Wednesday, 30 May 2012

Chapter 6 : Patterning Fabrics with Cold Water Dyes and Fabric Paints

Collect abstract patterned black and white cotton fabrics.
Pattern your own fabrics using Shibori and Monoprinting.
There is such a wonderful choice of black and white fabrics available.  This is just a small sample.

Some of the designs feature spots, others lines, all possibly with exception of the gingham, have a sense of movement about them.
A first step into the nearly unknown: setting up, mixing dye with the soda/salt solution as explained by Helen Deigham, and some simple folding experiments as the example above shows.  All the fabric is dry pre-washed  white cotton.

More folding with elastic bands, both horizontal and criss cross to hold the fabric.  In spite of putting more dye into the solution, when washed the colour is no deeper.  However, the markings are attractive, the lower image reminiscent of mackerel skins.

One drainpipe was tied with elastic bands the second with raffia.  Even though the raffia did not grip the cloth so tightly when it was pushed together the markings are attractive and only a little less defined than with elastic bands.

When released from from the bindings and drainpipe the dyed cotton fabric is crisp and almost sculptural in quality -- a shame to wash it.  

Fabric fastened round drainpipe with elastic bands.

Fabric fastened round drainpipe with raffia.

Below are samples which have been pinched and tied with elastic bands (bottom left) or hand or machine stitched. As with all the previous samples the fabric was dry before adding the dye.

After the stitching was unpicked, but before washing.

The samples below are after washing and ironing. 
The fabric above was pinched and tied with elastic bands.

Handstitched cross-hatching.

Rolled and criss-crossed with elastic bands.

Looking back over three days of experimentation (these are just examples of what was produced) whilst the patterns produced are attractive I have not managed to achieve a good range of tones.  Not only does the dye appear blue, but in spite of making a fresh batch of dye each time and increasing the strength of dye used there is little difference in the results achieved..
Thinking through the three dyeing sessions so far, I am disappointed.  In spite of adding more dye mixture each time to the soda/salt solution the tone hardly varied.  It could be a number of things: quality of the dye, the fabric, human error.  I didn't think using the same recipe and instructions again would get me anywhere, so remembering a workshop called "Dyeing for the Terrified" with Yvonne Brown I dug out her notes and put them to the test.  I sent for Synthrapol (for the final wash) from Art Van Go and had a really helpful discussion with Janice, who advised finding a really good dye recipe and sticking to it.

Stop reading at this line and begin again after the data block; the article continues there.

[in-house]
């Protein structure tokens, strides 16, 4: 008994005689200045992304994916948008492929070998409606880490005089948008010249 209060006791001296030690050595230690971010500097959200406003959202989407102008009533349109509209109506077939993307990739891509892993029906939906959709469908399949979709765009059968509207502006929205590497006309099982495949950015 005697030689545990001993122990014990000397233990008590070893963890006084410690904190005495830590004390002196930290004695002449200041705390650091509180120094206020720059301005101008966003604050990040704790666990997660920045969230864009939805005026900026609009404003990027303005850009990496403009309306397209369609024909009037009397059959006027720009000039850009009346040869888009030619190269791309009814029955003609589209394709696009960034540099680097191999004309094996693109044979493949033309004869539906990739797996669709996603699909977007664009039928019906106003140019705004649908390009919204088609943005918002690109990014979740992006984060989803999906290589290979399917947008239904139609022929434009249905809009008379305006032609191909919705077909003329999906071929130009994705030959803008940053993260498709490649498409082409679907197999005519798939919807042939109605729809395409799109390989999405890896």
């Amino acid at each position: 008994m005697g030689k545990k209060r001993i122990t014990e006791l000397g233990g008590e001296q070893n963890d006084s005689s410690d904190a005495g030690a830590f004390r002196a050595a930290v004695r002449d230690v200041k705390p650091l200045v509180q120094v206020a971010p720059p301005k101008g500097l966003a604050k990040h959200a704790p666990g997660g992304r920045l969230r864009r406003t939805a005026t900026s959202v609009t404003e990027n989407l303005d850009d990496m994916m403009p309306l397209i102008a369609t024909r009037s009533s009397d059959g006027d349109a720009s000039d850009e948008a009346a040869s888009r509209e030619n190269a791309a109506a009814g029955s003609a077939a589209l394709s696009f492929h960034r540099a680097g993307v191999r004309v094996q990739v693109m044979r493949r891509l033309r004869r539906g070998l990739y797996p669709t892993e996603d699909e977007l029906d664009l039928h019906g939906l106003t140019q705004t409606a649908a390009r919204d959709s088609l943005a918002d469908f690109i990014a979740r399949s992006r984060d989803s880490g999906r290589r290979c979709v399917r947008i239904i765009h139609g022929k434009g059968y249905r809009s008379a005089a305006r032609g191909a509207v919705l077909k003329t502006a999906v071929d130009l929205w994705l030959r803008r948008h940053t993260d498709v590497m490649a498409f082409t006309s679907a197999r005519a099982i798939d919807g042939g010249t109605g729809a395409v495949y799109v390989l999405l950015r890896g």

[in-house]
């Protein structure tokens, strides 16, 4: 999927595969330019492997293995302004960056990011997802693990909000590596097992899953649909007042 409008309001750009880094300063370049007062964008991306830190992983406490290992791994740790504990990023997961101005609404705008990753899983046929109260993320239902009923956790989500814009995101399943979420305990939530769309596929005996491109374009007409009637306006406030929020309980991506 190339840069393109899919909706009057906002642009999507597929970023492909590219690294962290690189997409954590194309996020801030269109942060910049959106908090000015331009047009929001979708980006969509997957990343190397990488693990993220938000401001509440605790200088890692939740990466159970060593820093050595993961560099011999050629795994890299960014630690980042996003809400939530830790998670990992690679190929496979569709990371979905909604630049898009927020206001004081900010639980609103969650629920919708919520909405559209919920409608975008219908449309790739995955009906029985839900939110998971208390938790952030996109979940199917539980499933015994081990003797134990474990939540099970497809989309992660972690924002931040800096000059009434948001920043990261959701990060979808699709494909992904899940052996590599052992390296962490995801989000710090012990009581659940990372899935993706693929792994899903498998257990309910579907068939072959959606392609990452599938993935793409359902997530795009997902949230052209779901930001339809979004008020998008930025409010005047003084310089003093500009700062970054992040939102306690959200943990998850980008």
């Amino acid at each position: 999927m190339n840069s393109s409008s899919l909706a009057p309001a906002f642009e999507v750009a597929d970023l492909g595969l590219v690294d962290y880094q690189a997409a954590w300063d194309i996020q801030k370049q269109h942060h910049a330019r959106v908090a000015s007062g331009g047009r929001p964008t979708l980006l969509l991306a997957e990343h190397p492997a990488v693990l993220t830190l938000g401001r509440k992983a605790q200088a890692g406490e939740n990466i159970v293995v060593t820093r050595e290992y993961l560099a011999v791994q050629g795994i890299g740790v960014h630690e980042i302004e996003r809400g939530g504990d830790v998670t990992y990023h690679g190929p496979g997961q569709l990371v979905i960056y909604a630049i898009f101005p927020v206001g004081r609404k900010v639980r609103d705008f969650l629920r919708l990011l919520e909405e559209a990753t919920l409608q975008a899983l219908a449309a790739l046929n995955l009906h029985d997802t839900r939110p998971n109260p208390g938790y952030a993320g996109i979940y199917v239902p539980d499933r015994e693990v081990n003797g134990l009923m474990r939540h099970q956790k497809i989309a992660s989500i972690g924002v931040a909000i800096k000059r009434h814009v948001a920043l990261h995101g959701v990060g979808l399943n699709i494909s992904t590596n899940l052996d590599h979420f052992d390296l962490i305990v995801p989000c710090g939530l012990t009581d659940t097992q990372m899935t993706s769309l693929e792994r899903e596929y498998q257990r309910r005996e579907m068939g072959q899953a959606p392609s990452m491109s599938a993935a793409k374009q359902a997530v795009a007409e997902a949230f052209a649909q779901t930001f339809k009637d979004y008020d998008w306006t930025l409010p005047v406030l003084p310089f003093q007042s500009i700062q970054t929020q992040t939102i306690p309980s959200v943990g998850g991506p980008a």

First I made a set of tonal samples.  So far so good.

Then I tried applying the strongest mixture to more prepared stitched Shibori pieces, soaking them in the soda/salt solution and then applying the dye with a syringe.  They were, of course wet when the dye was applied, cold that explain the stronger colour -- not according to the module notes, instead the patterning should be softer.  The colour too?

Zigzag Machine Stitched.

Cross-hatched Machine Stitching.

Wavy Vertical Lines Machine Stitched.

These three samples have the tonal range, movement and markings I had hoped for.  I also feel, though I've yet to put it to the test, that I could recreate any tones within the sample range.  Such a relief!  Still more work to do, but this is better.  Maybe it's my greater experience which is evident.

As I leave each chapter there's always a feeling,together with how much I've learned, of how much more I could have done.  It's especially the case with the Shibori element of Chapter 6; perhaps its the amateurishness of my finished pieces or the fact that in retrospect I see how much more disciplined it's possible, and necessary, to be when exploring new techniques.

The two images above show my twelve monoprinted samples.  I used pens and various other implements  -- cork and polystyrene strips amongst them -- to overprint the fabric in either black or white,  The fabric paint was mixed with Fabric Medium and ironed for two minutes when dry to fix it.  Interestingly the black fabric paint was more runny than the white which had a souffle-like consistency.  Both worked effectively, but in the main black made a more obvious print even on more predominently black fabric.

For this image I have picked out four of the more successful prints, successful in that the printing seems to be an integral part of the design.  Other results appear less intended.